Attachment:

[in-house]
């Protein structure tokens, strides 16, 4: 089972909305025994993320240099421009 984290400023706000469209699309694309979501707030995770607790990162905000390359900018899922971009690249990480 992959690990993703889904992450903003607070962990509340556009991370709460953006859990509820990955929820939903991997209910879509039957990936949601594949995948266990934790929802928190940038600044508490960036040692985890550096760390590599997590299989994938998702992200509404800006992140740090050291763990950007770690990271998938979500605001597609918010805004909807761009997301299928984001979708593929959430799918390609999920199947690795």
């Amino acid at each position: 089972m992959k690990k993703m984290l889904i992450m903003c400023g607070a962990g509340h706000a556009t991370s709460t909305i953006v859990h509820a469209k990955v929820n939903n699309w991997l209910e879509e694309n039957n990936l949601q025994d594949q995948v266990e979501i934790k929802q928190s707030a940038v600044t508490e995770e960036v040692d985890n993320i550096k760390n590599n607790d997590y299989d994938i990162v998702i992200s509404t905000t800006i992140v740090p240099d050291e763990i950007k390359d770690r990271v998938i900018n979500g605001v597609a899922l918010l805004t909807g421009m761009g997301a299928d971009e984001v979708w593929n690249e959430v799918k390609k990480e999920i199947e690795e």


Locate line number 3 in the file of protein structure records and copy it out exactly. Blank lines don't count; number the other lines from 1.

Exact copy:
């Amino acid at each position: 089972m992959k690990k993703m984290l889904i992450m903003c400023g607070a962990g509340h706000a556009t991370s709460t909305i953006v859990h509820a469209k990955v929820n939903n699309w991997l209910e879509e694309n039957n990936l949601q025994d594949q995948v266990e979501i934790k929802q928190s707030a940038v600044t508490e995770e960036v040692d985890n993320i550096k760390n590599n607790d997590y299989d994938i990162v998702i992200s509404t905000t800006i992140v740090p240099d050291e763990i950007k390359d770690r990271v998938i900018n979500g605001v597609a899922l918010l805004t909807g421009m761009g997301a299928d971009e984001v979708w593929n690249e959430v799918k390609k990480e999920i199947e690795e």